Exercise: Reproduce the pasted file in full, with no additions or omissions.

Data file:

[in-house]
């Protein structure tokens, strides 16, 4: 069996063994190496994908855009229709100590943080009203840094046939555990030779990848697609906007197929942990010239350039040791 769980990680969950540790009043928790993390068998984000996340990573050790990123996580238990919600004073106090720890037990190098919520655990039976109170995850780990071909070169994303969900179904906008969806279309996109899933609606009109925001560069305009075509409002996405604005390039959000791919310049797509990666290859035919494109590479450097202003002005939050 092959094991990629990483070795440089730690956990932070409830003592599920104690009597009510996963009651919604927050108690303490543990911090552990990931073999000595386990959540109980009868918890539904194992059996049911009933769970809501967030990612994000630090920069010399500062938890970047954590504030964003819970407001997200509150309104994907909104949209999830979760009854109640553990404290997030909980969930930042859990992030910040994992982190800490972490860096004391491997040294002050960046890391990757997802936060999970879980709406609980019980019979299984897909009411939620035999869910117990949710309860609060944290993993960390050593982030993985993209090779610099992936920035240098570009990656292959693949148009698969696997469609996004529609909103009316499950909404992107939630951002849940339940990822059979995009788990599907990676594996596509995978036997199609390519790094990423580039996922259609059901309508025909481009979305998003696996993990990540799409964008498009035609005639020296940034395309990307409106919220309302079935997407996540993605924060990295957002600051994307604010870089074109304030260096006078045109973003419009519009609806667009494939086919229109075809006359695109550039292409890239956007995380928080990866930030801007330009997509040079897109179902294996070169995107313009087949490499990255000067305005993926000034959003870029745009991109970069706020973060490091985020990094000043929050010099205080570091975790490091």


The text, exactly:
[in-house]
């Protein structure tokens, strides 16, 4: 069996063994190496994908855009229709100590943080009203840094046939555990030779990848697609906007197929942990010239350039040791 769980990680969950540790009043928790993390068998984000996340990573050790990123996580238990919600004073106090720890037990190098919520655990039976109170995850780990071909070169994303969900179904906008969806279309996109899933609606009109925001560069305009075509409002996405604005390039959000791919310049797509990666290859035919494109590479450097202003002005939050 092959094991990629990483070795440089730690956990932070409830003592599920104690009597009510996963009651919604927050108690303490543990911090552990990931073999000595386990959540109980009868918890539904194992059996049911009933769970809501967030990612994000630090920069010399500062938890970047954590504030964003819970407001997200509150309104994907909104949209999830979760009854109640553990404290997030909980969930930042859990992030910040994992982190800490972490860096004391491997040294002050960046890391990757997802936060999970879980709406609980019980019979299984897909009411939620035999869910117990949710309860609060944290993993960390050593982030993985993209090779610099992936920035240098570009990656292959693949148009698969696997469609996004529609909103009316499950909404992107939630951002849940339940990822059979995009788990599907990676594996596509995978036997199609390519790094990423580039996922259609059901309508025909481009979305998003696996993990990540799409964008498009035609005639020296940034395309990307409106919220309302079935997407996540993605924060990295957002600051994307604010870089074109304030260096006078045109973003419009519009609806667009494939086919229109075809006359695109550039292409890239956007995380928080990866930030801007330009997509040079897109179902294996070169995107313009087949490499990255000067305005993926000034959003870029745009991109970069706020973060490091985020990094000043929050010099205080570091975790490091």